Her words were well received by her audience. The beer hall crowd erupted into sustained applause. But taking an implicit pop at Donald Trump is hardly likely to be a divisive tactic at such a gathering. Criticising the UK post-Brexit and the US under Trump is the sort of virtue signalling guaranteed to ensure a good clap.

It’s not clear that the comments represent that much of a new departure, as she herself has since claimed. She said something similar earlier this year. In January, after the publication of Donald Trump’s interview with The Times and Bild, she said that “we Europeans have our fate in our own hands”.

At one level what Merkel said is something of a truism: in two year’s time Britain will no longer be directly deciding the fate of the EU. In future no British Prime Minister will attend the European Council, and British MEPs will leave the Parliament at the next round of European elections in 2019. Yet Merkel’s words “we Europeans”, conflate Europe and the EU, something she has previously rejected. Back in July last year, at a joint press conference with Theresa May, she said: “the UK after all remains part of Europe, if not of the Union”.

At the same press conference, Merkel also confirmed that the EU and the UK would need to continue to work together. At that time she even used the first person plural to include Britain, saying “we have certain missions also to fulfil with the rest of the world” – there the ‘we’ meant Britain and the EU, now the 'we' excludes Britain.

Her comments surely also mark a frustration born of difficulties at the G7 summit over climate change, but Britain and Germany agreed at the meeting in Sicily on the Paris Accord. More broadly, the next few months will be crucial for determining the future relationship between Britain and the EU. There will be many difficult negotiations ahead.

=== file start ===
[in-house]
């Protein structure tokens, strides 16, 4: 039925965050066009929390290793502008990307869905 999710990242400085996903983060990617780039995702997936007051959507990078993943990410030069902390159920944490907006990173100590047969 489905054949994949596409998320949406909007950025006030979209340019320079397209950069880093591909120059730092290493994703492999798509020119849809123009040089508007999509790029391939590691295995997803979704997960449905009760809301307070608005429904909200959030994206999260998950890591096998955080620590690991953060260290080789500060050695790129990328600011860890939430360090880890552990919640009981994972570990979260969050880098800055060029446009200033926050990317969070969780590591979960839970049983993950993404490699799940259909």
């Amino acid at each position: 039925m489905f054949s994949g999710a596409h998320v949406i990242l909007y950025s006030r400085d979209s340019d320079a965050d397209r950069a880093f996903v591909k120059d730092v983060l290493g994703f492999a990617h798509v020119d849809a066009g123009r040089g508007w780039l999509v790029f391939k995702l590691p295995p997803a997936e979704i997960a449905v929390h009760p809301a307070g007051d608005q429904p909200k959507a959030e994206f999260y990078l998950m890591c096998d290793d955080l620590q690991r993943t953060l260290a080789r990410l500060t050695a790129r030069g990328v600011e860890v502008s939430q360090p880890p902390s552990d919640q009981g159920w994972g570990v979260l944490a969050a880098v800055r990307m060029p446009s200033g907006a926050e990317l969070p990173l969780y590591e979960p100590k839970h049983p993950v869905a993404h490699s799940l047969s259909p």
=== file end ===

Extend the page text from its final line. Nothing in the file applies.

Merkel is widely expected to remain the German Chancellor after this autumn’s election. As the single most powerful individual in the EU27, she is the most crucial person in determining future relations between the UK and the EU. Indeed, to some extent, it was her intransigence during Cameron’s ‘renegotiation’ which precipitated Brexit itself. She also needs to watch with care growing irritation across the EU at the (perceived) extent of German influence and control over the institutions and direction of the European project. Recent reports in the Frankfurter Allgemeine Zeitung which suggested a Merkel plan for Jens Weidmann of the Bundesbank to succeed Mario Draghi at the ECB have not gone down well across southern Europe. For those critics, the hands controlling the fate of Europe are Merkel’s.

Brexit remains a crucial challenge for the EU. How the issue is handled will shape the future of the Union. Many across Europe’s capitals are worried that Brussels risks driving Britain further away than Brexit will require; they are worried lest the Channel becomes metaphorically wider and Britain turns its back on the continent. On the UK side, Theresa May has accepted the EU, and particularly Merkel’s, insistence, that there can be no cherry picking, and therefore she has committed to leaving the single market as well as the EU. May has offered a “deep and special” partnership and a comprehensive free trading arrangement. Merkel should welcome Britain’s clarity. She must work with new French President Emmanuel Macron and others to lead the EU towards a new relationship with Britain – a close partnership which protects free trade, security and the other forms of cooperation which benefit all Europeans.

Henry Newman is the director of Open Europe. He tweets @henrynewman.